Nicole McManus dreams of working with plants some day.
But for now, the shredded lettuce and sliced tomatoes in the Flowing Wells High School cafeteria will have to do.
McManus, 20, graduated from the school in 2015 and stayed on as a cafeteria worker, where she has a reputation for serving smiles along with salads.
What she does
“She was always a friend to someone in our class if they drove a wheelchair or was blind,” said life skills teacher Mimi Lawton. “She was the first to say, ‘I can help.’”
McManus served her classmates while living with a brain injury of her own.
That didn’t stop her from competing with the high school’s Special Olympics team or working as the team manager for the school’s tennis squad. Her love of growing things compelled her to join Future Farmers of America and she never missed class, Lawton said.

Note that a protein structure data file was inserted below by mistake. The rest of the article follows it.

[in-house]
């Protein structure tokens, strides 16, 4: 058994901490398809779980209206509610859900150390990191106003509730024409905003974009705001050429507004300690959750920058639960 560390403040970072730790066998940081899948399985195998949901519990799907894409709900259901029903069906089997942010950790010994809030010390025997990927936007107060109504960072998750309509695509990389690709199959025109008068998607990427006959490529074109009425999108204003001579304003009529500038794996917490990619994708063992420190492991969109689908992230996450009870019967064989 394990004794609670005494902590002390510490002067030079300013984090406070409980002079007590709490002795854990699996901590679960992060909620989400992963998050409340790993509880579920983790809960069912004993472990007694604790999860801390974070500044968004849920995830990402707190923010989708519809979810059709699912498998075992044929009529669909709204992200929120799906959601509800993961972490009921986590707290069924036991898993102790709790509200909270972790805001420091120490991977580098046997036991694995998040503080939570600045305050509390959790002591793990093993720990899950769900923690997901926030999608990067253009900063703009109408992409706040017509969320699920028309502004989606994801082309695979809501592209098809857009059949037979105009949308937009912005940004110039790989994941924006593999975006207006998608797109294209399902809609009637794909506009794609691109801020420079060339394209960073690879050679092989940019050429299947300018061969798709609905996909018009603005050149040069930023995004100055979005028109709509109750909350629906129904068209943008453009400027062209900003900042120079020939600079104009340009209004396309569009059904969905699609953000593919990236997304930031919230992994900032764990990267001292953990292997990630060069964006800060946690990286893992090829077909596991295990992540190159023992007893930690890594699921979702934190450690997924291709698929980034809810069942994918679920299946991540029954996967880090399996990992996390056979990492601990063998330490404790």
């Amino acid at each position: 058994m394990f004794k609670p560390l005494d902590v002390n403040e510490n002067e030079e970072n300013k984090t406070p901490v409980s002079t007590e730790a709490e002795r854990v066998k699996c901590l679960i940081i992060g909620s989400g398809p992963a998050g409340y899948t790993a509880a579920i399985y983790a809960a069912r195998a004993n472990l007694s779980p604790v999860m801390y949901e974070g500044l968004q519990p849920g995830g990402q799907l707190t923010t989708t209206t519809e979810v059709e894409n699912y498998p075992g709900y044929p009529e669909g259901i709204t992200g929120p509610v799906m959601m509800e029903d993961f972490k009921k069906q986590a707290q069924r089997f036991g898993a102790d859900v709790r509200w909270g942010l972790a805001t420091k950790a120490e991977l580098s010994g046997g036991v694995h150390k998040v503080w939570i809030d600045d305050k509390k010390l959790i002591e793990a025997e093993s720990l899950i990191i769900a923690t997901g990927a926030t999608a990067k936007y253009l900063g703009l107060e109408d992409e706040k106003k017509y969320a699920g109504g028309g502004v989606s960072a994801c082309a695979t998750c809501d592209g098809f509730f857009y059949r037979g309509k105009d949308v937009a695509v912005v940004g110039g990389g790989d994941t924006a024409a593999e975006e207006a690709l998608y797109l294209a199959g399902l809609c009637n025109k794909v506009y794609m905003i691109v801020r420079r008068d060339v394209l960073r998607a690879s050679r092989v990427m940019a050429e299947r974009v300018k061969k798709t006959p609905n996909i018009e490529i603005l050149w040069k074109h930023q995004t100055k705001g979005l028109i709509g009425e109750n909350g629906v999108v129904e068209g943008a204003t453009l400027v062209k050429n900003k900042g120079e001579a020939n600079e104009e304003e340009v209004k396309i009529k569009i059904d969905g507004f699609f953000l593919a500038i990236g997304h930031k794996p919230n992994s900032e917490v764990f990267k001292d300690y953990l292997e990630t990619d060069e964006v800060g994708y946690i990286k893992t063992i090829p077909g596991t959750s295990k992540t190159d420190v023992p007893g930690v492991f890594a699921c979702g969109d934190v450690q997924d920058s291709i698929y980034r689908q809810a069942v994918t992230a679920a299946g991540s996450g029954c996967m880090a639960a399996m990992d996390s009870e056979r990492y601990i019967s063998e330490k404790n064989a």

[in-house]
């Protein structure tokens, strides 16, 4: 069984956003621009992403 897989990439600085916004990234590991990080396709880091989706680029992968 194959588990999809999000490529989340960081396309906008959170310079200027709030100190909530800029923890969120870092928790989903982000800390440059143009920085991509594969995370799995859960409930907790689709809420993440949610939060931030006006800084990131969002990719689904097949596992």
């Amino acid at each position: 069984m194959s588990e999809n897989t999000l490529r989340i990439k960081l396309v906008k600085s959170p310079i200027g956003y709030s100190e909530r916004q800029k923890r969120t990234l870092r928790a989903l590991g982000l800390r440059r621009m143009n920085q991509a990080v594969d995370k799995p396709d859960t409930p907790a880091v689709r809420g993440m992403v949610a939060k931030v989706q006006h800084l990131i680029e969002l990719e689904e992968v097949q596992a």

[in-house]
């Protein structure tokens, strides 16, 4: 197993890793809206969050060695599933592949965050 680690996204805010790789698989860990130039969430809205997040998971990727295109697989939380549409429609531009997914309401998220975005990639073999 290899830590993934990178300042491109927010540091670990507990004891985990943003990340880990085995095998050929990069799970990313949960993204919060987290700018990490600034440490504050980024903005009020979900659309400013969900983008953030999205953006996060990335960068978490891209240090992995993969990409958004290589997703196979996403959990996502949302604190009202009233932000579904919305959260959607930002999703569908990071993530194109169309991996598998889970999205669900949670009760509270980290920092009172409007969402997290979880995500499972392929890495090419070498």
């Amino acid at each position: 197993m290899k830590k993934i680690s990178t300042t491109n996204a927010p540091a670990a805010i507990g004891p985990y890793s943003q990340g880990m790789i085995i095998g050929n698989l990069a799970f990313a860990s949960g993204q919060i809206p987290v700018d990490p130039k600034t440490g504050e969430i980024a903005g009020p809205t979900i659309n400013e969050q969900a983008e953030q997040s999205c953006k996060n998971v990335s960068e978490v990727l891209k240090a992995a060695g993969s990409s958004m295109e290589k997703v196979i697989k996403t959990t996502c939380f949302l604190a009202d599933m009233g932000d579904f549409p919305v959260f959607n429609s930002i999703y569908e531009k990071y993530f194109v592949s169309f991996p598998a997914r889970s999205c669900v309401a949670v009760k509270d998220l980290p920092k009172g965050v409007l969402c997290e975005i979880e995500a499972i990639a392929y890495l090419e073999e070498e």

“She did all of these things on her own and would just come and say, ‘I’m going to do this,’ in spite of having a different way of learning,” Lawton said.
Why it matters
McManus’ persistence and kindness are examples for all students.
“I help others,” she said. “If they don’t know how to do something, I’ll help them.”
Every day, McManus bikes to work. For the last several years, she has also volunteered at Flowing Wells Library, which is currently closed for expansion.
“That’s what we hope for students in life skills, that they are employed and that they are happy.” Lawton said. “And Nicole stayed in our own community. She works at the school she went to and gets to and from work independently on her bike. She doesn’t rely on a parent to drive her.”
McManus is dependable, Lawton added. And that counts for a lot.
“Just be nice and help other people out,” Lawton said.
It’s that simple.